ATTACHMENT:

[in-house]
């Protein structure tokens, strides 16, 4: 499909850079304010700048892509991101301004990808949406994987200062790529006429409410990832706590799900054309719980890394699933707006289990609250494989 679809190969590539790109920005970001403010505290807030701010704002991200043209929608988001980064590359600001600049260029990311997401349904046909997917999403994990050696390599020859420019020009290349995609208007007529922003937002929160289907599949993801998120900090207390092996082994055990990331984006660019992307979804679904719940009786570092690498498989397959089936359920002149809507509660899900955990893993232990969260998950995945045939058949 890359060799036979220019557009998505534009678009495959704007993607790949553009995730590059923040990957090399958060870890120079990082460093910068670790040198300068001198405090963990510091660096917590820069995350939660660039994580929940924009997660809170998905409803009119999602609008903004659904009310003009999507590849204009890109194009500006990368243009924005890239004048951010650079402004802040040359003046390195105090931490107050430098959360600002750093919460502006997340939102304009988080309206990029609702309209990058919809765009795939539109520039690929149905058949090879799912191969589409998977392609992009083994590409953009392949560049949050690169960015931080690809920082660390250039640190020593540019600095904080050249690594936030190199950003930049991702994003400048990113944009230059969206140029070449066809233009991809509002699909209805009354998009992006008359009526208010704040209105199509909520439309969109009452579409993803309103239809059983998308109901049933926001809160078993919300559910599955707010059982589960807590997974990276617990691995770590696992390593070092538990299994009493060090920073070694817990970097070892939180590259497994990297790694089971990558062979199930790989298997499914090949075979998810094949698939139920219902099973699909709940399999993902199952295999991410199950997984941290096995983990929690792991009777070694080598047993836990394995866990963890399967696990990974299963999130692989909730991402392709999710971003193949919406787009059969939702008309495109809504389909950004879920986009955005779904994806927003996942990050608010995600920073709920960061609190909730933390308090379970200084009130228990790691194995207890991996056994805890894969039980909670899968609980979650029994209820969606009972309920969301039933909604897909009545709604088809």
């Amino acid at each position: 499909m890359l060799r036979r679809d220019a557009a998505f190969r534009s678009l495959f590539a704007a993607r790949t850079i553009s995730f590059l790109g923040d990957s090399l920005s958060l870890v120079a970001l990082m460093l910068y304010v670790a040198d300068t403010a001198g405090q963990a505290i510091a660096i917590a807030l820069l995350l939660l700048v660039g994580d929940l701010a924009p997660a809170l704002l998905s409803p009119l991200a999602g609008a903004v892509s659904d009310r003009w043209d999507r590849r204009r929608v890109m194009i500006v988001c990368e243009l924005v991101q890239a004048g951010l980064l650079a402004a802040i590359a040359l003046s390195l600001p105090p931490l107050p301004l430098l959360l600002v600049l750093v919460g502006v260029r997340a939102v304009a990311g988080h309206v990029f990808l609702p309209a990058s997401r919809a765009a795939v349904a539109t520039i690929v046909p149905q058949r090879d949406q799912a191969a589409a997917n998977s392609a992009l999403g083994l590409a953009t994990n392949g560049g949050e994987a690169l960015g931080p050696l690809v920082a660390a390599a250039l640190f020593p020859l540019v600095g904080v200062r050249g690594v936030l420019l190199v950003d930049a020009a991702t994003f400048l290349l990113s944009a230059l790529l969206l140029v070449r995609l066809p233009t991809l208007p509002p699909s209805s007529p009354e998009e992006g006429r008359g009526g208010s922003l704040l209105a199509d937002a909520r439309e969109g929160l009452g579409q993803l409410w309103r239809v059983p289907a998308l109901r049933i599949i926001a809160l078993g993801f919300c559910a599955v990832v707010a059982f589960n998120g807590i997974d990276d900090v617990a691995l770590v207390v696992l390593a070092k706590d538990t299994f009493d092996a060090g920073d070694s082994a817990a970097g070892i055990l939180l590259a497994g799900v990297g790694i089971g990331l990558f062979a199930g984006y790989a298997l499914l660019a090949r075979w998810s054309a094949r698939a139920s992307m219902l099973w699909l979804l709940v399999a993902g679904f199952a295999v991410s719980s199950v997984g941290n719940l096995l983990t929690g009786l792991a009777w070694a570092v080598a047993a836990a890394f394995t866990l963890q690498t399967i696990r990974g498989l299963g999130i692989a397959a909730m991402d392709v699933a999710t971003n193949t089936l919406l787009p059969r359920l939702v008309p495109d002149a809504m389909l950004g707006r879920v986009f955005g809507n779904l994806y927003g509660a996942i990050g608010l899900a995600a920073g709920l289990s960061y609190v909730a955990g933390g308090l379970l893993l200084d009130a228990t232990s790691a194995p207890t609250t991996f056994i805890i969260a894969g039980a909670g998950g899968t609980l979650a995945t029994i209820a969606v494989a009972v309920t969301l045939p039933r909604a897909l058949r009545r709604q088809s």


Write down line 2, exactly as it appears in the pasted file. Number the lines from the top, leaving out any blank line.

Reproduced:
């Protein structure tokens, strides 16, 4: 499909850079304010700048892509991101301004990808949406994987200062790529006429409410990832706590799900054309719980890394699933707006289990609250494989 679809190969590539790109920005970001403010505290807030701010704002991200043209929608988001980064590359600001600049260029990311997401349904046909997917999403994990050696390599020859420019020009290349995609208007007529922003937002929160289907599949993801998120900090207390092996082994055990990331984006660019992307979804679904719940009786570092690498498989397959089936359920002149809507509660899900955990893993232990969260998950995945045939058949 890359060799036979220019557009998505534009678009495959704007993607790949553009995730590059923040990957090399958060870890120079990082460093910068670790040198300068001198405090963990510091660096917590820069995350939660660039994580929940924009997660809170998905409803009119999602609008903004659904009310003009999507590849204009890109194009500006990368243009924005890239004048951010650079402004802040040359003046390195105090931490107050430098959360600002750093919460502006997340939102304009988080309206990029609702309209990058919809765009795939539109520039690929149905058949090879799912191969589409998977392609992009083994590409953009392949560049949050690169960015931080690809920082660390250039640190020593540019600095904080050249690594936030190199950003930049991702994003400048990113944009230059969206140029070449066809233009991809509002699909209805009354998009992006008359009526208010704040209105199509909520439309969109009452579409993803309103239809059983998308109901049933926001809160078993919300559910599955707010059982589960807590997974990276617990691995770590696992390593070092538990299994009493060090920073070694817990970097070892939180590259497994990297790694089971990558062979199930790989298997499914090949075979998810094949698939139920219902099973699909709940399999993902199952295999991410199950997984941290096995983990929690792991009777070694080598047993836990394995866990963890399967696990990974299963999130692989909730991402392709999710971003193949919406787009059969939702008309495109809504389909950004879920986009955005779904994806927003996942990050608010995600920073709920960061609190909730933390308090379970200084009130228990790691194995207890991996056994805890894969039980909670899968609980979650029994209820969606009972309920969301039933909604897909009545709604088809």